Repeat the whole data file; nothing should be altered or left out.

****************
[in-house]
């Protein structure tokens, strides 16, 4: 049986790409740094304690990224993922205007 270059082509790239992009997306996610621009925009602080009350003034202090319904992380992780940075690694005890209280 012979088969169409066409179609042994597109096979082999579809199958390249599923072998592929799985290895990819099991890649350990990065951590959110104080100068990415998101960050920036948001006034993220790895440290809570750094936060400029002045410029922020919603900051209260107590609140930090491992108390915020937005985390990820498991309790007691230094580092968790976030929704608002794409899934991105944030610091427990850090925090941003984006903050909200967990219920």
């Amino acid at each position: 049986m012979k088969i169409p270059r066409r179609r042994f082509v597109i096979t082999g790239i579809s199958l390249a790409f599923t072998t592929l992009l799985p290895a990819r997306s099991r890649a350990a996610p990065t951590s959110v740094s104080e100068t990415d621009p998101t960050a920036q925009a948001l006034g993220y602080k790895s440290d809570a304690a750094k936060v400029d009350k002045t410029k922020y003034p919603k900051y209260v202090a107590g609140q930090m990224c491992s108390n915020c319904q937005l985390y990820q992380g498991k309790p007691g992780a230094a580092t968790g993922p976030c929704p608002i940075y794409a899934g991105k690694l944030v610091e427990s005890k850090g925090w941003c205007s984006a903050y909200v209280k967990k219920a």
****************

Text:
[in-house]
């Protein structure tokens, strides 16, 4: 049986790409740094304690990224993922205007 270059082509790239992009997306996610621009925009602080009350003034202090319904992380992780940075690694005890209280 012979088969169409066409179609042994597109096979082999579809199958390249599923072998592929799985290895990819099991890649350990990065951590959110104080100068990415998101960050920036948001006034993220790895440290809570750094936060400029002045410029922020919603900051209260107590609140930090491992108390915020937005985390990820498991309790007691230094580092968790976030929704608002794409899934991105944030610091427990850090925090941003984006903050909200967990219920």
């Amino acid at each position: 049986m012979k088969i169409p270059r066409r179609r042994f082509v597109i096979t082999g790239i579809s199958l390249a790409f599923t072998t592929l992009l799985p290895a990819r997306s099991r890649a350990a996610p990065t951590s959110v740094s104080e100068t990415d621009p998101t960050a920036q925009a948001l006034g993220y602080k790895s440290d809570a304690a750094k936060v400029d009350k002045t410029k922020y003034p919603k900051y209260v202090a107590g609140q930090m990224c491992s108390n915020c319904q937005l985390y990820q992380g498991k309790p007691g992780a230094a580092t968790g993922p976030c929704p608002i940075y794409a899934g991105k690694l944030v610091e427990s005890k850090g925090w941003c205007s984006a903050y909200v209280k967990k219920a």